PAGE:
It’s not all doom and gloom even in these trying times of divisiveness as India’s secular pluralism faces a severe challenge in the citizenship law, the first ingredient in a cocktail of three-letter acronyms, along with NPR and NRC. Amid conflicts, it is spiritually uplifting that a young Muslim was chosen to head a new Lingayat mutt in North Karnataka.
It isn’t unusual in Gadag for men of any community to head the jatra committee. Those with faith in Basava philosophies and who is religious have held the honour from time to time, and Sharief Mulla is the choice now. This may be unusual to religions that are more doctrinaire, but Basavana or Basaveswara, the 12th century poet-philosopher-saint who went on to establish the Lingayat faith while serving as the local king’s treasurer, was a thinker way ahead of his time.
Imagine a teenager’s search for enlightenment after renouncing his high birth and cutting the sacred thread in that day and age, and going on to preach the immorality of caste and the intrinsic value of people born poor. What a visionary. But Basava’s radicalism was to prove near fatal to him as his king didn’t take kindly to an inter-caste marriage he arranged of an outcaste boy with a brahmin girl, and he had to flee while Kalyana was consumed by riots featuring his followers: the Virashaivas.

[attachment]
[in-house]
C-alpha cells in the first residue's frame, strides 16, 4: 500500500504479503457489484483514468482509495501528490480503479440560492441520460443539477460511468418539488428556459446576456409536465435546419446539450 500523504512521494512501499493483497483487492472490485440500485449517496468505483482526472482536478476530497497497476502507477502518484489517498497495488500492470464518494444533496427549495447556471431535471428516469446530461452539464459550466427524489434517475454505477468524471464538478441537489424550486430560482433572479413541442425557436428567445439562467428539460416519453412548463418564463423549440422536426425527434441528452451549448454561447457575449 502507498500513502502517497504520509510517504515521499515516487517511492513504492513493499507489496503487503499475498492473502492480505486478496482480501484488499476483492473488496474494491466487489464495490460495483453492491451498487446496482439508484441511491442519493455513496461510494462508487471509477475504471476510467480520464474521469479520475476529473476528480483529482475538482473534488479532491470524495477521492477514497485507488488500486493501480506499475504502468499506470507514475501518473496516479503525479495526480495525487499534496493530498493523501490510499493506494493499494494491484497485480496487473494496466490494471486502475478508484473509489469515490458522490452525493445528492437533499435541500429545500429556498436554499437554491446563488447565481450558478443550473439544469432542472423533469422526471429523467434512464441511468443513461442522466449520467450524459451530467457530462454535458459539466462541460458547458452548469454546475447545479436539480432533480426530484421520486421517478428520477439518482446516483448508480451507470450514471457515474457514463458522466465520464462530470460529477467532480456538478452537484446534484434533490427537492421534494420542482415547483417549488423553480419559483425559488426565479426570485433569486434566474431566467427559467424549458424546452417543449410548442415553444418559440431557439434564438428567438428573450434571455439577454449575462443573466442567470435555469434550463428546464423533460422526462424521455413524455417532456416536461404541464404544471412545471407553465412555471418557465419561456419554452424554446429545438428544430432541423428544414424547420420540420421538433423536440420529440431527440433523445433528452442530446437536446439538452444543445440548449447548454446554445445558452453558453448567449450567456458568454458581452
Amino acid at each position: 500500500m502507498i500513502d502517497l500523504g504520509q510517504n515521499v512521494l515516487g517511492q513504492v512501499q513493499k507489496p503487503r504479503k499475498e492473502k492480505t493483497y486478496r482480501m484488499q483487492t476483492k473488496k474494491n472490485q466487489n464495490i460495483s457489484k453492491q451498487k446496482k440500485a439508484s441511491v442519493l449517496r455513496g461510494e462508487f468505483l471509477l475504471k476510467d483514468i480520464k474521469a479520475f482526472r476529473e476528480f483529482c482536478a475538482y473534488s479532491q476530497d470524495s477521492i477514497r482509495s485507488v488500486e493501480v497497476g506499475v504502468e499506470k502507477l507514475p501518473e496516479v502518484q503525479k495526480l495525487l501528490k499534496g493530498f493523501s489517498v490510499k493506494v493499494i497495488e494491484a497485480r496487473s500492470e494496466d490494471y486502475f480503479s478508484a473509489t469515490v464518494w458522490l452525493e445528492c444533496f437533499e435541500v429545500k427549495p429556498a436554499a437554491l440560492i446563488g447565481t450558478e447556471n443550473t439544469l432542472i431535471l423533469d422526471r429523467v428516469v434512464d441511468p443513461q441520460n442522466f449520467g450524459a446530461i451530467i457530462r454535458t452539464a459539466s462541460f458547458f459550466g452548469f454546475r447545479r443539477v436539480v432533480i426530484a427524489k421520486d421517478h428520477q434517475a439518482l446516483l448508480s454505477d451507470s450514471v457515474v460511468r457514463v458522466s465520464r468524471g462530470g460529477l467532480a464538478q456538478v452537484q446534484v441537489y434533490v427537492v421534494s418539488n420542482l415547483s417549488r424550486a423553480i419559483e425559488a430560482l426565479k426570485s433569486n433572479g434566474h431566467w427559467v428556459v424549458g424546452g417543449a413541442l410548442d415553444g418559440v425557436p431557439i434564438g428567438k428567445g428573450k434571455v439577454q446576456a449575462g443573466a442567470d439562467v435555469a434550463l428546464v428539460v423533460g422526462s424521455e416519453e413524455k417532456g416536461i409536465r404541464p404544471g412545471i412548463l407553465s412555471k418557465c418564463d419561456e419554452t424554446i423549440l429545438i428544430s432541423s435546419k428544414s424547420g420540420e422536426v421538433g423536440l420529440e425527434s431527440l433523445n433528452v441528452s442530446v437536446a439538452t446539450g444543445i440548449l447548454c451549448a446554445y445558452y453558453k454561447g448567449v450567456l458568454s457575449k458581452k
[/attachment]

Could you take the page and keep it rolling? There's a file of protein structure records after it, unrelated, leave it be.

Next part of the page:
Lingayats have sought recognition of their being distinct from Hindu-ism, a move that didn’t get the Centre’s support despite a JDS(S)-Congress government granting it two years ago, or a caste within Hinduism. Amid complications like these comes the touching act of the Lingayats of one village being bold enough to appoint a Muslim as head of the mutt.